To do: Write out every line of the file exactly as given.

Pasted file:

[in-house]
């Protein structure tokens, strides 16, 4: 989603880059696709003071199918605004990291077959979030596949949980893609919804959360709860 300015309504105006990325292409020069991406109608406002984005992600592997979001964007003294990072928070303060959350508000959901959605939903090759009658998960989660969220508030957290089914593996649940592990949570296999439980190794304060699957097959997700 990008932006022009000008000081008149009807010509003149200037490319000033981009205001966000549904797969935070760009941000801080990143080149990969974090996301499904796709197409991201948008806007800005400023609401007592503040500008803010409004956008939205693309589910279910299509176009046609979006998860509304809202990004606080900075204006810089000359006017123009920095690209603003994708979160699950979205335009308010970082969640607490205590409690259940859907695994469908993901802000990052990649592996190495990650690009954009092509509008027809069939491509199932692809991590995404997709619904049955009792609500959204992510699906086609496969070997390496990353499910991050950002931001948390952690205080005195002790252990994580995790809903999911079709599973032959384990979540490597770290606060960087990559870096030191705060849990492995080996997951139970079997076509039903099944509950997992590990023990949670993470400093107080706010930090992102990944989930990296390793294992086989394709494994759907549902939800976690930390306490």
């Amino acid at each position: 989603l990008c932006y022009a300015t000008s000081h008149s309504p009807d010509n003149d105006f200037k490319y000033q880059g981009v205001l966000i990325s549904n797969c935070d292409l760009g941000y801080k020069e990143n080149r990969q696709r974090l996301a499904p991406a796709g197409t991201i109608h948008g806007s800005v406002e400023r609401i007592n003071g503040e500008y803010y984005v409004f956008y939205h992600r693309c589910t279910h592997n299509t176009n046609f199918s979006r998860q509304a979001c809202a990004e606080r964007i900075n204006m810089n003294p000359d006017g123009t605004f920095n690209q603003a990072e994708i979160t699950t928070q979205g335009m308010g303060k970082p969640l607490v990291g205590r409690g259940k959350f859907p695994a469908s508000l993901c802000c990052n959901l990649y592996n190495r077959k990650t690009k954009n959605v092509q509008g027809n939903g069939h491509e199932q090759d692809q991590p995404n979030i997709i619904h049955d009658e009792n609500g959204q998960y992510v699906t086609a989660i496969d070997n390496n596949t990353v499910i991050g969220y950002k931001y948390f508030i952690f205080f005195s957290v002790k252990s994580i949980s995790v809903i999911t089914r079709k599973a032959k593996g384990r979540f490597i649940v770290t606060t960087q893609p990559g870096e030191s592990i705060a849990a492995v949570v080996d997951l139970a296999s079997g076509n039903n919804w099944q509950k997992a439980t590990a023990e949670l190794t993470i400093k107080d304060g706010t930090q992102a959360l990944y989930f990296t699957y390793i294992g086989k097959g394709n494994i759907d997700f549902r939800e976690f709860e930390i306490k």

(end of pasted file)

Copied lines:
[in-house]
């Protein structure tokens, strides 16, 4: 989603880059696709003071199918605004990291077959979030596949949980893609919804959360709860 300015309504105006990325292409020069991406109608406002984005992600592997979001964007003294990072928070303060959350508000959901959605939903090759009658998960989660969220508030957290089914593996649940592990949570296999439980190794304060699957097959997700 990008932006022009000008000081008149009807010509003149200037490319000033981009205001966000549904797969935070760009941000801080990143080149990969974090996301499904796709197409991201948008806007800005400023609401007592503040500008803010409004956008939205693309589910279910299509176009046609979006998860509304809202990004606080900075204006810089000359006017123009920095690209603003994708979160699950979205335009308010970082969640607490205590409690259940859907695994469908993901802000990052990649592996190495990650690009954009092509509008027809069939491509199932692809991590995404997709619904049955009792609500959204992510699906086609496969070997390496990353499910991050950002931001948390952690205080005195002790252990994580995790809903999911079709599973032959384990979540490597770290606060960087990559870096030191705060849990492995080996997951139970079997076509039903099944509950997992590990023990949670993470400093107080706010930090992102990944989930990296390793294992086989394709494994759907549902939800976690930390306490």
């Amino acid at each position: 989603l990008c932006y022009a300015t000008s000081h008149s309504p009807d010509n003149d105006f200037k490319y000033q880059g981009v205001l966000i990325s549904n797969c935070d292409l760009g941000y801080k020069e990143n080149r990969q696709r974090l996301a499904p991406a796709g197409t991201i109608h948008g806007s800005v406002e400023r609401i007592n003071g503040e500008y803010y984005v409004f956008y939205h992600r693309c589910t279910h592997n299509t176009n046609f199918s979006r998860q509304a979001c809202a990004e606080r964007i900075n204006m810089n003294p000359d006017g123009t605004f920095n690209q603003a990072e994708i979160t699950t928070q979205g335009m308010g303060k970082p969640l607490v990291g205590r409690g259940k959350f859907p695994a469908s508000l993901c802000c990052n959901l990649y592996n190495r077959k990650t690009k954009n959605v092509q509008g027809n939903g069939h491509e199932q090759d692809q991590p995404n979030i997709i619904h049955d009658e009792n609500g959204q998960y992510v699906t086609a989660i496969d070997n390496n596949t990353v499910i991050g969220y950002k931001y948390f508030i952690f205080f005195s957290v002790k252990s994580i949980s995790v809903i999911t089914r079709k599973a032959k593996g384990r979540f490597i649940v770290t606060t960087q893609p990559g870096e030191s592990i705060a849990a492995v949570v080996d997951l139970a296999s079997g076509n039903n919804w099944q509950k997992a439980t590990a023990e949670l190794t993470i400093k107080d304060g706010t930090q992102a959360l990944y989930f990296t699957y390793i294992g086989k097959g394709n494994i759907d997700f549902r939800e976690f709860e930390i306490k």